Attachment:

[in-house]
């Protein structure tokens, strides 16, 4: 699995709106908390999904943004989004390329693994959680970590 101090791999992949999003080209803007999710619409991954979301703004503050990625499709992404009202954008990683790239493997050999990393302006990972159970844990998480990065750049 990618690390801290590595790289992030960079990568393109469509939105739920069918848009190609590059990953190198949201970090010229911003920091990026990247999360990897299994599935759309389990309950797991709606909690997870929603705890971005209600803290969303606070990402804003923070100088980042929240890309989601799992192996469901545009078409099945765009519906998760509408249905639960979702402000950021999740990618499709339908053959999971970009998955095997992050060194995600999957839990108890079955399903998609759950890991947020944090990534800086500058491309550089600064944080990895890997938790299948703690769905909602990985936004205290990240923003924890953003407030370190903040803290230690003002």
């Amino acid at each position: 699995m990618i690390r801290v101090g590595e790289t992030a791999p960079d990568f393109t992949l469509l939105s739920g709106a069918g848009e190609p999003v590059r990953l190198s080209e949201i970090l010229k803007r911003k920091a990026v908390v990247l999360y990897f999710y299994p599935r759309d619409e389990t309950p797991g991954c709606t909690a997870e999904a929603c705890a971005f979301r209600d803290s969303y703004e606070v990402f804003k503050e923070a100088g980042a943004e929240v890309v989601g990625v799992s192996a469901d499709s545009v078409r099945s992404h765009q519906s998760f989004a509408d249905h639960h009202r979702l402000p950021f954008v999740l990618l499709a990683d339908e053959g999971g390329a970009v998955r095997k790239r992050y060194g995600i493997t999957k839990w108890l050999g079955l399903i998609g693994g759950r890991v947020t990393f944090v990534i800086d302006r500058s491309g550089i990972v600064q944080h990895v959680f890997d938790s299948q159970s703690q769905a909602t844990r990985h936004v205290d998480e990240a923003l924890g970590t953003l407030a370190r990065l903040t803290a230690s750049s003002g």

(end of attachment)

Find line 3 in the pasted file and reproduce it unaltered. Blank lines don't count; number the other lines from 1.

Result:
């Amino acid at each position: 699995m990618i690390r801290v101090g590595e790289t992030a791999p960079d990568f393109t992949l469509l939105s739920g709106a069918g848009e190609p999003v590059r990953l190198s080209e949201i970090l010229k803007r911003k920091a990026v908390v990247l999360y990897f999710y299994p599935r759309d619409e389990t309950p797991g991954c709606t909690a997870e999904a929603c705890a971005f979301r209600d803290s969303y703004e606070v990402f804003k503050e923070a100088g980042a943004e929240v890309v989601g990625v799992s192996a469901d499709s545009v078409r099945s992404h765009q519906s998760f989004a509408d249905h639960h009202r979702l402000p950021f954008v999740l990618l499709a990683d339908e053959g999971g390329a970009v998955r095997k790239r992050y060194g995600i493997t999957k839990w108890l050999g079955l399903i998609g693994g759950r890991v947020t990393f944090v990534i800086d302006r500058s491309g550089i990972v600064q944080h990895v959680f890997d938790s299948q159970s703690q769905a909602t844990r990985h936004v205290d998480e990240a923003l924890g970590t953003l407030a370190r990065l903040t803290a230690s750049s003002g």